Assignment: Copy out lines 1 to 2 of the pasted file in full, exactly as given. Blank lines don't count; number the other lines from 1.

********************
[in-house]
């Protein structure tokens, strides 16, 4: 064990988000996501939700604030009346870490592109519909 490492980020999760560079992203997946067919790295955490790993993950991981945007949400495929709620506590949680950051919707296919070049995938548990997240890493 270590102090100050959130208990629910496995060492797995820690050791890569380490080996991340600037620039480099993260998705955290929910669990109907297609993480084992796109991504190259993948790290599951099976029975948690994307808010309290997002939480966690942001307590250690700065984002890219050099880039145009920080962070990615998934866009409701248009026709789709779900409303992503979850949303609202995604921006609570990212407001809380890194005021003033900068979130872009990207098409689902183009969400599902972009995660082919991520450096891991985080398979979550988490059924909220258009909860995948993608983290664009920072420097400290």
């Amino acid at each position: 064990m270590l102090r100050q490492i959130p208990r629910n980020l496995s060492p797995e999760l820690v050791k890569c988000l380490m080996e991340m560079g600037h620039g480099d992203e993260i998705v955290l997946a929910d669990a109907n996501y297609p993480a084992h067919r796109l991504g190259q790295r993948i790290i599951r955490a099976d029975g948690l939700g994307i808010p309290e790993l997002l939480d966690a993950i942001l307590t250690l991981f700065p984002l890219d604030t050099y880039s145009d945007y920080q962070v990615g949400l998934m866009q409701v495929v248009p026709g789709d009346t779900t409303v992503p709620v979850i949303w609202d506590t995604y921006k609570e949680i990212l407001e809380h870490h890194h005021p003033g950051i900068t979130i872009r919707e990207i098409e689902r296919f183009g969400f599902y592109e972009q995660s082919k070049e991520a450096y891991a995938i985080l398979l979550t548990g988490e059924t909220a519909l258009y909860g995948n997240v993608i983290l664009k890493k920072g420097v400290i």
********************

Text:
[in-house]
């Protein structure tokens, strides 16, 4: 064990988000996501939700604030009346870490592109519909 490492980020999760560079992203997946067919790295955490790993993950991981945007949400495929709620506590949680950051919707296919070049995938548990997240890493 270590102090100050959130208990629910496995060492797995820690050791890569380490080996991340600037620039480099993260998705955290929910669990109907297609993480084992796109991504190259993948790290599951099976029975948690994307808010309290997002939480966690942001307590250690700065984002890219050099880039145009920080962070990615998934866009409701248009026709789709779900409303992503979850949303609202995604921006609570990212407001809380890194005021003033900068979130872009990207098409689902183009969400599902972009995660082919991520450096891991985080398979979550988490059924909220258009909860995948993608983290664009920072420097400290």